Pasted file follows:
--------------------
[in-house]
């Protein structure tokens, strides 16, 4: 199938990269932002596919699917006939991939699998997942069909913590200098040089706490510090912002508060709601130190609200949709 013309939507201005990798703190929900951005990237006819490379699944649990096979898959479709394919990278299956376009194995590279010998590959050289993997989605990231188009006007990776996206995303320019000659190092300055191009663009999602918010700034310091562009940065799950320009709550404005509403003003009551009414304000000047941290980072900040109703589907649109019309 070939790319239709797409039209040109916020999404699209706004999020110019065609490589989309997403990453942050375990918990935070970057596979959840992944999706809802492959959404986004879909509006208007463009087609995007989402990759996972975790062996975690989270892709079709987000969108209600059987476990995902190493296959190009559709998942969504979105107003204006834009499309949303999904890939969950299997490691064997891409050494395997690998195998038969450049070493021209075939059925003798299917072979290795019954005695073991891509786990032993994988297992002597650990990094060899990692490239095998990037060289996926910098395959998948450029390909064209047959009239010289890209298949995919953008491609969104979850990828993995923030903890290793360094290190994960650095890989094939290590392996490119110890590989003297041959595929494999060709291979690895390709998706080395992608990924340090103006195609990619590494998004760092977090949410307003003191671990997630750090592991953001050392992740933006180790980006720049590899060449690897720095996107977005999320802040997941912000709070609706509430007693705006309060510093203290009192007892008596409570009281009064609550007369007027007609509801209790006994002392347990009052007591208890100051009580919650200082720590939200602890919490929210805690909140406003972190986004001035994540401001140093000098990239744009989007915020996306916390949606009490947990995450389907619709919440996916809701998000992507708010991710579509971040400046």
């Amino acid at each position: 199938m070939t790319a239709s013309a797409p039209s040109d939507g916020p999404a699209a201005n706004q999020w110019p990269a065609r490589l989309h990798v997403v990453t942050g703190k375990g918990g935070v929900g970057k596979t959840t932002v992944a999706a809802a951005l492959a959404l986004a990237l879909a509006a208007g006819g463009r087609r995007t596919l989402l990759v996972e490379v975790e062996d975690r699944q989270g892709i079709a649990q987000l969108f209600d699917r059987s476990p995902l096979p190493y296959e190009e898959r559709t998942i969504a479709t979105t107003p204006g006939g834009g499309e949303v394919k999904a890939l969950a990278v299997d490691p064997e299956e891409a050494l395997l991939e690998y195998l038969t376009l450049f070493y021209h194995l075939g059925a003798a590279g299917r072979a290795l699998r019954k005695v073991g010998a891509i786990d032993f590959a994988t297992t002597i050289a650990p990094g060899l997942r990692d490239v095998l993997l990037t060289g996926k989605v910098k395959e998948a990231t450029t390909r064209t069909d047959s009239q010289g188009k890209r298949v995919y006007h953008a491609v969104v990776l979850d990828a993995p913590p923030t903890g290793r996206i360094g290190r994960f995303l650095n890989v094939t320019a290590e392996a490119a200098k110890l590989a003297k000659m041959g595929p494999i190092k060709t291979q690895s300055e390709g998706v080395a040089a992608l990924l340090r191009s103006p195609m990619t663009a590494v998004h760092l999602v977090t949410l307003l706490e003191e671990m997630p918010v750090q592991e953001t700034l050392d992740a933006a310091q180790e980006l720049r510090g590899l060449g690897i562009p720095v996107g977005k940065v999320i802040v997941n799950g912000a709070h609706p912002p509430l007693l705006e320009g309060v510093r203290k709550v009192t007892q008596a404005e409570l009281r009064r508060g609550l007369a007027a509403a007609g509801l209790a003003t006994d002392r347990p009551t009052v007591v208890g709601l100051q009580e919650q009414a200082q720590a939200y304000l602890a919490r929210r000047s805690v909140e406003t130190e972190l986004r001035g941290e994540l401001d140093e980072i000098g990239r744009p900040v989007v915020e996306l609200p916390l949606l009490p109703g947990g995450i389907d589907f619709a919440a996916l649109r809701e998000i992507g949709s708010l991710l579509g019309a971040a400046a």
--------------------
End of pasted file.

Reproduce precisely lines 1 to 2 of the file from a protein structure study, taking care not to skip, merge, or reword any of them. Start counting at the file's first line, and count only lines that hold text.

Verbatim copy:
[in-house]
């Protein structure tokens, strides 16, 4: 199938990269932002596919699917006939991939699998997942069909913590200098040089706490510090912002508060709601130190609200949709 013309939507201005990798703190929900951005990237006819490379699944649990096979898959479709394919990278299956376009194995590279010998590959050289993997989605990231188009006007990776996206995303320019000659190092300055191009663009999602918010700034310091562009940065799950320009709550404005509403003003009551009414304000000047941290980072900040109703589907649109019309 070939790319239709797409039209040109916020999404699209706004999020110019065609490589989309997403990453942050375990918990935070970057596979959840992944999706809802492959959404986004879909509006208007463009087609995007989402990759996972975790062996975690989270892709079709987000969108209600059987476990995902190493296959190009559709998942969504979105107003204006834009499309949303999904890939969950299997490691064997891409050494395997690998195998038969450049070493021209075939059925003798299917072979290795019954005695073991891509786990032993994988297992002597650990990094060899990692490239095998990037060289996926910098395959998948450029390909064209047959009239010289890209298949995919953008491609969104979850990828993995923030903890290793360094290190994960650095890989094939290590392996490119110890590989003297041959595929494999060709291979690895390709998706080395992608990924340090103006195609990619590494998004760092977090949410307003003191671990997630750090592991953001050392992740933006180790980006720049590899060449690897720095996107977005999320802040997941912000709070609706509430007693705006309060510093203290009192007892008596409570009281009064609550007369007027007609509801209790006994002392347990009052007591208890100051009580919650200082720590939200602890919490929210805690909140406003972190986004001035994540401001140093000098990239744009989007915020996306916390949606009490947990995450389907619709919440996916809701998000992507708010991710579509971040400046």